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Penfield AppleFolkFest growing in popularity

Season-ending event Oct. 9

Joan Hunsdon, Crown Point president of the Penfield Foundation, leads a tour of the Penfield Museum. The museum will close for the season Oct. 9 with its annual AppleFolkFest.

Joan Hunsdon, Crown Point president of the Penfield Foundation, leads a tour of the Penfield Museum. The museum will close for the season Oct. 9 with its annual AppleFolkFest.

— AppleFolkFest will conclude the 2011 season at the Penfield Museum.

“AppleFolkFest is becoming our most popular event,” said Joan Hunsdon, president of the Penfield Foundation. “On a nice fall day with all the colors, it’s a wonderful scene.”

Slated for Sunday, Oct. 9, an ecumenical service at the Penfield Church will get things started at 9:30 a.m.

AppleFolkFest features a craft fair and flea market 10 a.m. to 3:30 p.m. as well as chili and apple desserts starting at 11 a.m.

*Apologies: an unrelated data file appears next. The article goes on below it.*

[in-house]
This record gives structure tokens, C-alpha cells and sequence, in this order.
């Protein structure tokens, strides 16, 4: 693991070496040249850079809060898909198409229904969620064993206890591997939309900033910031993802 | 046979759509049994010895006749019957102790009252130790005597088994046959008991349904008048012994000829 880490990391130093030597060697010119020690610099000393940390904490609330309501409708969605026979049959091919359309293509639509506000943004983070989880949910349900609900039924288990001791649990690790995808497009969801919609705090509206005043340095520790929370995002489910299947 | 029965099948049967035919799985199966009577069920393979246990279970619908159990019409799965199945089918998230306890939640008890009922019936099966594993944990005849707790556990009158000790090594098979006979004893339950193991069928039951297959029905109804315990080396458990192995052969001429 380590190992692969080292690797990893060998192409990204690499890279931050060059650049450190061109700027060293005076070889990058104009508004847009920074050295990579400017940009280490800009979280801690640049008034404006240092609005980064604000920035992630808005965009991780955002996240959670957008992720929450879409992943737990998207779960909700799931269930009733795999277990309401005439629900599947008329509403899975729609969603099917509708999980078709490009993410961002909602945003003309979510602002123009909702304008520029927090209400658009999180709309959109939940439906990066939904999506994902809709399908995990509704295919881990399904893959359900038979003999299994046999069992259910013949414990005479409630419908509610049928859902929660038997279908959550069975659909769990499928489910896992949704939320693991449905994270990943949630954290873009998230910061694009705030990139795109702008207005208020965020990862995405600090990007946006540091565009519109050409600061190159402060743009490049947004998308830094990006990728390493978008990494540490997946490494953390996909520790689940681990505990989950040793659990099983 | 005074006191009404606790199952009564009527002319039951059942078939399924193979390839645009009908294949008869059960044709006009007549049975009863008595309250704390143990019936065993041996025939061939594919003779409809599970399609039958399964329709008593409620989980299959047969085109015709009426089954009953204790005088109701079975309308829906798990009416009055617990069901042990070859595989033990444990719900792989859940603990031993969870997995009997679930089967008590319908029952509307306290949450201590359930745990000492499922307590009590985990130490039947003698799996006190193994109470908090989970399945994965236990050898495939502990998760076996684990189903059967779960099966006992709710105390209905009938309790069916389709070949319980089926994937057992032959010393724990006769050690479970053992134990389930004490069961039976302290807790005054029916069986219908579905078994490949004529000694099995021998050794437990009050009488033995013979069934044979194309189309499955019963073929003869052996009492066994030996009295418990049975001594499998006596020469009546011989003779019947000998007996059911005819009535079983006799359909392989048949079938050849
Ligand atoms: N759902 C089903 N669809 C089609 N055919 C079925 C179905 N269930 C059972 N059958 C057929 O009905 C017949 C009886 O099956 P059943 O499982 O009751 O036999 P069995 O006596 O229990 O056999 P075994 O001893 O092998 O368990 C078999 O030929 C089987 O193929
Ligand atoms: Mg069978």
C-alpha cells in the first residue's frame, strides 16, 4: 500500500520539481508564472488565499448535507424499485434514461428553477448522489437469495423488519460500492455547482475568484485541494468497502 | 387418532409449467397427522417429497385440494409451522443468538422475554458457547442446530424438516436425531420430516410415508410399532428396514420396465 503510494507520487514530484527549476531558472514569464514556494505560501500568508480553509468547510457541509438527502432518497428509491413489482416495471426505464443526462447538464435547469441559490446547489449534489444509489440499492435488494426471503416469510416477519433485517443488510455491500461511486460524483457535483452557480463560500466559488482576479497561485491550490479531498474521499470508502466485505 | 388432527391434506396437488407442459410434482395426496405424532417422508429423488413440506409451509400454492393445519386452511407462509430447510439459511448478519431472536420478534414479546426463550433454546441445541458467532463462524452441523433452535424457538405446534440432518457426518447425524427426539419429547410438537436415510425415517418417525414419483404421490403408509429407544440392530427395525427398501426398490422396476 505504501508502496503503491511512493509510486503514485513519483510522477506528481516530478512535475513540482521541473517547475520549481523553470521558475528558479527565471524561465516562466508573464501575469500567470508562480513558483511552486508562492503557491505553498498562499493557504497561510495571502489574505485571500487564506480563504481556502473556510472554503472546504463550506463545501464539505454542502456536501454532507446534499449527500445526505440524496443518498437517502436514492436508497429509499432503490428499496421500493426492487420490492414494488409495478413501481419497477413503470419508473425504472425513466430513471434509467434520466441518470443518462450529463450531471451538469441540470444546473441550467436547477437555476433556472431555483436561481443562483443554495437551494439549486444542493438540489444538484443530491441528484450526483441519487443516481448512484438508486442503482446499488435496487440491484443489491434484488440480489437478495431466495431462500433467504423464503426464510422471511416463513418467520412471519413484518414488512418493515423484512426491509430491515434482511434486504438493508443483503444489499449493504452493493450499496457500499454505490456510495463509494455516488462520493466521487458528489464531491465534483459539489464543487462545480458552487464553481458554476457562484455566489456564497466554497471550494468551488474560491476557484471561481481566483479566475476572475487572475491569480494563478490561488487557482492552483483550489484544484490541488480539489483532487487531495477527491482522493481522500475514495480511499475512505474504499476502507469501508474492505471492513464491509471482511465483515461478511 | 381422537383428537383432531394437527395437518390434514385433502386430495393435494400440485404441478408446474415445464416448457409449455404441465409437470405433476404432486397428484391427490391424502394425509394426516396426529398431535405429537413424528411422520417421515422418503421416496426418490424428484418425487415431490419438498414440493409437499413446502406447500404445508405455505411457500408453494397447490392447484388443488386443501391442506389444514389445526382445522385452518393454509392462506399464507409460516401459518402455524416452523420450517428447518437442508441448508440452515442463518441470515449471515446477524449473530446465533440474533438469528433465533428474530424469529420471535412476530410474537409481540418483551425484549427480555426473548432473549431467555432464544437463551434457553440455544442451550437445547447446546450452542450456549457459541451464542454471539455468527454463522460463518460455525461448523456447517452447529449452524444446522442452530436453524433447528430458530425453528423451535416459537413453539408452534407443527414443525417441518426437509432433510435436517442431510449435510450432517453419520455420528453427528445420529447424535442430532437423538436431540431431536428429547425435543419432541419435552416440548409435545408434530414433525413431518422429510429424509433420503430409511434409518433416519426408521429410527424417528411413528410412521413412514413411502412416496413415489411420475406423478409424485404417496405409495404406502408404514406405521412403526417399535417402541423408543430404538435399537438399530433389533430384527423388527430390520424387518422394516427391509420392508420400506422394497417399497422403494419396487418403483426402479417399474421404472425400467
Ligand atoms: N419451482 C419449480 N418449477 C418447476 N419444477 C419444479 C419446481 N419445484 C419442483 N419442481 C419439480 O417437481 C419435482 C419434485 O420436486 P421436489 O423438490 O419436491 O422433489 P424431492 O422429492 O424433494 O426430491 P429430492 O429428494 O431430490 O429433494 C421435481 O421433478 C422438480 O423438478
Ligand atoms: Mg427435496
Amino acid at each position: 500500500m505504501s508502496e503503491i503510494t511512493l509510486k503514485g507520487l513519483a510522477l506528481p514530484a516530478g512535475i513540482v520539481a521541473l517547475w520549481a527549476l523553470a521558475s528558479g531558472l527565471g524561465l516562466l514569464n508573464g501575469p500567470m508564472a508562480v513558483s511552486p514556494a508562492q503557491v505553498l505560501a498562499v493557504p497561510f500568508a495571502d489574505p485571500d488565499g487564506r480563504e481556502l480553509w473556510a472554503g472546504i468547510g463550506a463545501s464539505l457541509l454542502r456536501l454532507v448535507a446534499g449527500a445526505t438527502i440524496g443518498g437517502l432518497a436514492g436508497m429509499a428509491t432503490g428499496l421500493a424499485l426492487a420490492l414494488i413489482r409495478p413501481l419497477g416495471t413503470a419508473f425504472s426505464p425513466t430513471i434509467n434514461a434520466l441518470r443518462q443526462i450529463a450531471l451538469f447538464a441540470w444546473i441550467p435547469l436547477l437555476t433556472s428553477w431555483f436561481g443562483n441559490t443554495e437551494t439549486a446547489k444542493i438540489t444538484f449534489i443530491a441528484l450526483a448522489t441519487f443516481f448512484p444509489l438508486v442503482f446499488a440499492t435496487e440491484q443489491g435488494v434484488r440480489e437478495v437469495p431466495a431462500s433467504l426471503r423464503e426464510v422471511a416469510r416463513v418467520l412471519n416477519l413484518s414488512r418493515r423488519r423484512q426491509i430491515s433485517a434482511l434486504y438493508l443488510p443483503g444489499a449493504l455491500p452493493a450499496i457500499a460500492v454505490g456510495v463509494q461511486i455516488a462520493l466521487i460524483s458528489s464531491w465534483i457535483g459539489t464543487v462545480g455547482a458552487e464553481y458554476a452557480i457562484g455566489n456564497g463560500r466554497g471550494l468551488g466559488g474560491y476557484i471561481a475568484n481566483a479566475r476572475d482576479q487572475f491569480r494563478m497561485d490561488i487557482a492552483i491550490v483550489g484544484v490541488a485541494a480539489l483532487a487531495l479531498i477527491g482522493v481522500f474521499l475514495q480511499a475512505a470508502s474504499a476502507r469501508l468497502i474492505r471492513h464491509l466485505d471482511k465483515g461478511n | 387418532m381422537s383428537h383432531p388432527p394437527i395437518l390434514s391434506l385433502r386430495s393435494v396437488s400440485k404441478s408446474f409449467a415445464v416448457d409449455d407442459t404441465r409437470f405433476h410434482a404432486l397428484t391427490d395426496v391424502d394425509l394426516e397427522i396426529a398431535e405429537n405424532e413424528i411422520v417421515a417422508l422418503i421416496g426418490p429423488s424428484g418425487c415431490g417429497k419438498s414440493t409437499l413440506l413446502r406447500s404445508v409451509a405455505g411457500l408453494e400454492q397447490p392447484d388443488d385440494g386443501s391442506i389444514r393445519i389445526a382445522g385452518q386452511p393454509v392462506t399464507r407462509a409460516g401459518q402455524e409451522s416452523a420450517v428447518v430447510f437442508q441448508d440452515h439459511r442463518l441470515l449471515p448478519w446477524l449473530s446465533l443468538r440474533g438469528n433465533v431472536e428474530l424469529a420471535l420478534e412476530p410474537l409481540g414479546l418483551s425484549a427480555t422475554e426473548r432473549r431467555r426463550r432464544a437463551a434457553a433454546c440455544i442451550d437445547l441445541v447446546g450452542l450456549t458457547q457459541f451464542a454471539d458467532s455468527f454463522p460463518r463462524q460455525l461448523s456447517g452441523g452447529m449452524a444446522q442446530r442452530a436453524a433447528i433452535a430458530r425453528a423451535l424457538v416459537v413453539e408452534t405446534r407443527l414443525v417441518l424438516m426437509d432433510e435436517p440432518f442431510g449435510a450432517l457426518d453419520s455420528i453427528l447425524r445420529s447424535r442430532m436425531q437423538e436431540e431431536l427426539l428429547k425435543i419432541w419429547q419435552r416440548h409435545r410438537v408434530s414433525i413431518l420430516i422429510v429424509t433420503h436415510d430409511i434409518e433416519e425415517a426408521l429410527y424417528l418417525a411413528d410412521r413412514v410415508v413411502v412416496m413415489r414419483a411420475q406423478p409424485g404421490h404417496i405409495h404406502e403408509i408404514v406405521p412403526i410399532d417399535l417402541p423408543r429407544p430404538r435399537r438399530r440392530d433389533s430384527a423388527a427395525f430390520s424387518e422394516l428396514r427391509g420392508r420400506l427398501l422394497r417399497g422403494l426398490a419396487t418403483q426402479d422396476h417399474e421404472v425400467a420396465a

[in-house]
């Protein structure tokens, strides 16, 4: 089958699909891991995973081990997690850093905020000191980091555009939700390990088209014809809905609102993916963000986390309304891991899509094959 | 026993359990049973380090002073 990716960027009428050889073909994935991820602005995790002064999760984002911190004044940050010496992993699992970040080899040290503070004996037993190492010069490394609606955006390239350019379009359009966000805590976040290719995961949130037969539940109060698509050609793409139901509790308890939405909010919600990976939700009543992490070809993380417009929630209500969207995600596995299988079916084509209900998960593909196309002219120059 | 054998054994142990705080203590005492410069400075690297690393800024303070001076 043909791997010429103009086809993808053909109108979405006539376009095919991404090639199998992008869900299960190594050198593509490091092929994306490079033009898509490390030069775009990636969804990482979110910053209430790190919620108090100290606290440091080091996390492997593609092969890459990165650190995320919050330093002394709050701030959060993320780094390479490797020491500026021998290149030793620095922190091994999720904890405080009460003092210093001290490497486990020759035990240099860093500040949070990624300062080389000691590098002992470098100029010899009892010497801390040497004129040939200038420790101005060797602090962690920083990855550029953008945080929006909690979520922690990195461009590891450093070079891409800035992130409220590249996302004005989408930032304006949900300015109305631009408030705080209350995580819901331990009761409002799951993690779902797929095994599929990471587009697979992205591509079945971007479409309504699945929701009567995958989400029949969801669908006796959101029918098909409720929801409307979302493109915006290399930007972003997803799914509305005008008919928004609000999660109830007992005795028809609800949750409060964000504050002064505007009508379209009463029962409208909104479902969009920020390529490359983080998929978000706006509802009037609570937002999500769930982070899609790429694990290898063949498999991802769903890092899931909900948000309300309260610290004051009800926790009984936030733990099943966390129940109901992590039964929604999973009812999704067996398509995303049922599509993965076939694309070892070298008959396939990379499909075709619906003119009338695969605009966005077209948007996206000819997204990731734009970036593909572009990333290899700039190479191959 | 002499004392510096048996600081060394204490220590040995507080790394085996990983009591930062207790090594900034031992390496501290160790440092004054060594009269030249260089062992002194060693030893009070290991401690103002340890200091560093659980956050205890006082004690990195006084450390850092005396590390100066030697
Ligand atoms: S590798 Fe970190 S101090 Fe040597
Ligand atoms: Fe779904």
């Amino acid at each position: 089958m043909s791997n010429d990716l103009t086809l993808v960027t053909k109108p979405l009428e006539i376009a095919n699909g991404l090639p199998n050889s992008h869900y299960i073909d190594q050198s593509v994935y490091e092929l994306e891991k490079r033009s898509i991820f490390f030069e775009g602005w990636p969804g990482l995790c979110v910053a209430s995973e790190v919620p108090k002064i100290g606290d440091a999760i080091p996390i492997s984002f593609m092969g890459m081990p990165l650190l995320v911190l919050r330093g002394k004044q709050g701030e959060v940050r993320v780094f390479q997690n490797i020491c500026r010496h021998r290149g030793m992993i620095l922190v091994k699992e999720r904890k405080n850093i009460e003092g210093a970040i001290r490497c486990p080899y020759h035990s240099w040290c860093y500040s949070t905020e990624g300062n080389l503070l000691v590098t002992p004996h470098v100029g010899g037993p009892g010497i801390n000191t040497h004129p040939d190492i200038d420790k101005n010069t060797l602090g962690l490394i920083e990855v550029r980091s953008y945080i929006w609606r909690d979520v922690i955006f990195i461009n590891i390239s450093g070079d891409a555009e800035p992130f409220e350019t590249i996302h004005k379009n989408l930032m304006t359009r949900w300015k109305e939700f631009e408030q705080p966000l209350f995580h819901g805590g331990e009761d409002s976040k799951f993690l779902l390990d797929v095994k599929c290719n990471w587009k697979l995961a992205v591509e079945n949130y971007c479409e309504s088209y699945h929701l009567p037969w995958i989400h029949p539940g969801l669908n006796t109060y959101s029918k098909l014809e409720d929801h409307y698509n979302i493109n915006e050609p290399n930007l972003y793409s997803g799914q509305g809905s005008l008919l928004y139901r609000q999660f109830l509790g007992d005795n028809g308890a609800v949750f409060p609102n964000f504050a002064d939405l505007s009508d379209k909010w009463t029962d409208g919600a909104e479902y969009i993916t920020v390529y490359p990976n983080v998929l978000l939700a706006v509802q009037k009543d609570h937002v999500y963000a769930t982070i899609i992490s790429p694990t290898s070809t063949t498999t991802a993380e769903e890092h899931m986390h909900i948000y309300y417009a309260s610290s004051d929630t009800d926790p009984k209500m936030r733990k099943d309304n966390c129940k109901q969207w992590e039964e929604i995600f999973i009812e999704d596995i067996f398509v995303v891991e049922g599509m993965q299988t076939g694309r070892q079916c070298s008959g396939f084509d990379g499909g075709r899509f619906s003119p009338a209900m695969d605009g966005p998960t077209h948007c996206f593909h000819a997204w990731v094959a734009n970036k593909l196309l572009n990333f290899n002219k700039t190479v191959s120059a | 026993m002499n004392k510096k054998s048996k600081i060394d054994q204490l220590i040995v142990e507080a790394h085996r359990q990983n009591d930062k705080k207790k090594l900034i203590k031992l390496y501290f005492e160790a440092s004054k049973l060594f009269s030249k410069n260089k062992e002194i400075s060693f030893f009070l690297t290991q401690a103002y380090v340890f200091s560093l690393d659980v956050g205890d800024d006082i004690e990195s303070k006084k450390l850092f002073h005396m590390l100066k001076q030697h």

It will also include live music and family activities.

Admission is free. More information is available by calling 597-3804.

Located in the Crown Point hamlet of Ironville, the Penfield Museum is the former home of Allen Penfield and reflects the 19th Century when mining dominated the regional economy. It is also the birthplace of the electrical age.

The hamlet of Ironville, on the National Register of Historic Places, is listed as the “Birthplace of the Electric Age” since it is the site of the first industrial application of electricity in the United States in 1831. The electricity was provided by a simple battery known as a “wet battery,” which in turn was used to power one of Joseph Henry’s electromagnets. The electromagnet was used in Ironville to recharge the magnetic prongs on the magnetic ore separator, a machine used to remove the iron from the crushed ore.

The magnet also became a novelty and people would come from miles to see it’s strength. Thomas Davenport, of Brandon, Vt., was so fascinated with the magnet at Ironville that he purchased it from Allen Penfield at a cost of $75. With the experimentation that Davenport did on that magnet, it lead to his invention of the electric motor in the mid 1830s.

Central to the museum is an exact replica of a large electromagnet now in the Smithsonian Institute in Washington, D.C.

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